Friday, March 27, 2009
My friend Jim and I walk most mornings (3 miles/1 hour). We walk early so get a view of the world that's a little different than what you see once the rest of the world is up and about. Our rainy venues are Arundel Mills Mall and Columbia Mall -- sorry Laurel, much too short and VERY depressing. I'm always disconcerted when I visit those locales when there are actually people there.
But I digress.
Friday is "Track Day." We walk from our Old Town location to the Laurel Race Track where in the early morning horses exercise -- no crowds, no betting, just exercise people taking their mounts out. We've been going for years and the riders recognize us -- and we know enough not to rush up the steps to the track when horses are coming -- they get a little skittish.
This time of day can sometimes yield interesting photos like those here. One, at the finish line was taken the day Magna declared bankruptcy, threatening the survival of the 99 year old track. I thought it pretty ironic. The other was from this morning, when fogged encased the track.
One of the benefits of owning an old house in Old Town Laurel is what you can find from the past. Our house is about 106 years old, and sits on a lot previously part of a larger lot and house. We have a former out-house (honey pot v. latrine) that now is used as a garden shed/home for stray animals/bees' nest.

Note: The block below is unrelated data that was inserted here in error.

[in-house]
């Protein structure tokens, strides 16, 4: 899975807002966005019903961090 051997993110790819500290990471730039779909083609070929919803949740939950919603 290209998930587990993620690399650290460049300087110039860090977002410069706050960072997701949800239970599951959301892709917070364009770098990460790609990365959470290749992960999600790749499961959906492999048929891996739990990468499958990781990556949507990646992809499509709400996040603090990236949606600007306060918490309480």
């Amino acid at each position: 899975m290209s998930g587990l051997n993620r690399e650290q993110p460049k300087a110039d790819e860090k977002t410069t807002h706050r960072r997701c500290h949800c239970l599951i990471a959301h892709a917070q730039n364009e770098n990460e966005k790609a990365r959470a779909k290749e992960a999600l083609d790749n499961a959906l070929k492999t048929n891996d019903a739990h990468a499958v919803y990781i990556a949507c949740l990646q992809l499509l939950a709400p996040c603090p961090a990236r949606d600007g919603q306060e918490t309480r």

When the shed floor finally collapsed beyond safety and ability to store our lawn mower, I persuaded husband Ken that all it needed was a couple of sheets of plywood, cut in half. Piece of Cake. Huh!
The collapse was due to rotten joists, so they had to be replaced, and the old cut out etc. Nothin is easy when old is involved. Delightful neighbor Kathryn found this fascinating, so joined in. I designated myself the digger to clear out the accumulation of dirt etc below the old floor so the new boards wouldn't touch wet. In addition to some really good dirt (from leaves. not....other stuff) our former outhouse dig revealed artifacts from the past. A bottle, a jawbone (possum I think) and large lumps of coal. Catherine found the latter particularly fascinating.
The dirt hump in the middle yielded the biggest surprise, however. A brick pathway -- two bricks wide, right under the floor. We decided that perhaps the shed/outhouse was once closer to the previous house, and this path led from it to the now-disappeared alley behind.
We've laid a new floor, but left the bricks. They'll lie beneath for another owner and another mystery.